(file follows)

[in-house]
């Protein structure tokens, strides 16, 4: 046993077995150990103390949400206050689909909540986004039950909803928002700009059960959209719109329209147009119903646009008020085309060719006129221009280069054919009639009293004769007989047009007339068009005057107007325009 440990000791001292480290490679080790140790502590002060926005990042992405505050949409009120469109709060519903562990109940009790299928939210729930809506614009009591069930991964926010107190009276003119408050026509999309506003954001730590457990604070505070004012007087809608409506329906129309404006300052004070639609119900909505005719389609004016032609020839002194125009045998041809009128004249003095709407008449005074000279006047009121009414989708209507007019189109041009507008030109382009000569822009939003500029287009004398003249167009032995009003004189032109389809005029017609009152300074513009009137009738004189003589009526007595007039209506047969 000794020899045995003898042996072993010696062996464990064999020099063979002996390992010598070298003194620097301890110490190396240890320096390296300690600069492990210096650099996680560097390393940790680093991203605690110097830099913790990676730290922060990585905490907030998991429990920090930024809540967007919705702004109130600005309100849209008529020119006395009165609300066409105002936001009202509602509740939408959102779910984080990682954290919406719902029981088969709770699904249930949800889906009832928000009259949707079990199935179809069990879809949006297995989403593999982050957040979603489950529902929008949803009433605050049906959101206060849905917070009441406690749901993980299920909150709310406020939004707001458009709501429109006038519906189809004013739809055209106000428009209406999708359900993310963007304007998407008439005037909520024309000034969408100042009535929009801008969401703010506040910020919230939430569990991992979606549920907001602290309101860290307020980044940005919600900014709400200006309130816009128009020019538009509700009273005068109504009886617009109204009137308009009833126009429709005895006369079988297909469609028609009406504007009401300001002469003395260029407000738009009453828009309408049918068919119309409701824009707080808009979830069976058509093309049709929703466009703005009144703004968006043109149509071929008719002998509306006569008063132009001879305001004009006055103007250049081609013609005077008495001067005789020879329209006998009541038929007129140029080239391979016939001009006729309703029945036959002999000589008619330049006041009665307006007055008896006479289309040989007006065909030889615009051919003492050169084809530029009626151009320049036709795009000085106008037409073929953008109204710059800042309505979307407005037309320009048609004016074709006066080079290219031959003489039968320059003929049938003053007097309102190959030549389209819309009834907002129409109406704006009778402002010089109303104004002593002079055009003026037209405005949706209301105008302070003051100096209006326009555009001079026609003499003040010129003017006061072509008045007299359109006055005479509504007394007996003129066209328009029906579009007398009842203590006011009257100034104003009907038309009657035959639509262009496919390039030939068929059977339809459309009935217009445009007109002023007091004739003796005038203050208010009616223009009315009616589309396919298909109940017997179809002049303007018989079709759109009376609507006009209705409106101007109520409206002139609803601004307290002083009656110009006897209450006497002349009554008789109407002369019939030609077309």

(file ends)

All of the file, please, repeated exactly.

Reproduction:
[in-house]
């Protein structure tokens, strides 16, 4: 046993077995150990103390949400206050689909909540986004039950909803928002700009059960959209719109329209147009119903646009008020085309060719006129221009280069054919009639009293004769007989047009007339068009005057107007325009 440990000791001292480290490679080790140790502590002060926005990042992405505050949409009120469109709060519903562990109940009790299928939210729930809506614009009591069930991964926010107190009276003119408050026509999309506003954001730590457990604070505070004012007087809608409506329906129309404006300052004070639609119900909505005719389609004016032609020839002194125009045998041809009128004249003095709407008449005074000279006047009121009414989708209507007019189109041009507008030109382009000569822009939003500029287009004398003249167009032995009003004189032109389809005029017609009152300074513009009137009738004189003589009526007595007039209506047969 000794020899045995003898042996072993010696062996464990064999020099063979002996390992010598070298003194620097301890110490190396240890320096390296300690600069492990210096650099996680560097390393940790680093991203605690110097830099913790990676730290922060990585905490907030998991429990920090930024809540967007919705702004109130600005309100849209008529020119006395009165609300066409105002936001009202509602509740939408959102779910984080990682954290919406719902029981088969709770699904249930949800889906009832928000009259949707079990199935179809069990879809949006297995989403593999982050957040979603489950529902929008949803009433605050049906959101206060849905917070009441406690749901993980299920909150709310406020939004707001458009709501429109006038519906189809004013739809055209106000428009209406999708359900993310963007304007998407008439005037909520024309000034969408100042009535929009801008969401703010506040910020919230939430569990991992979606549920907001602290309101860290307020980044940005919600900014709400200006309130816009128009020019538009509700009273005068109504009886617009109204009137308009009833126009429709005895006369079988297909469609028609009406504007009401300001002469003395260029407000738009009453828009309408049918068919119309409701824009707080808009979830069976058509093309049709929703466009703005009144703004968006043109149509071929008719002998509306006569008063132009001879305001004009006055103007250049081609013609005077008495001067005789020879329209006998009541038929007129140029080239391979016939001009006729309703029945036959002999000589008619330049006041009665307006007055008896006479289309040989007006065909030889615009051919003492050169084809530029009626151009320049036709795009000085106008037409073929953008109204710059800042309505979307407005037309320009048609004016074709006066080079290219031959003489039968320059003929049938003053007097309102190959030549389209819309009834907002129409109406704006009778402002010089109303104004002593002079055009003026037209405005949706209301105008302070003051100096209006326009555009001079026609003499003040010129003017006061072509008045007299359109006055005479509504007394007996003129066209328009029906579009007398009842203590006011009257100034104003009907038309009657035959639509262009496919390039030939068929059977339809459309009935217009445009007109002023007091004739003796005038203050208010009616223009009315009616589309396919298909109940017997179809002049303007018989079709759109009376609507006009209705409106101007109520409206002139609803601004307290002083009656110009006897209450006497002349009554008789109407002369019939030609077309």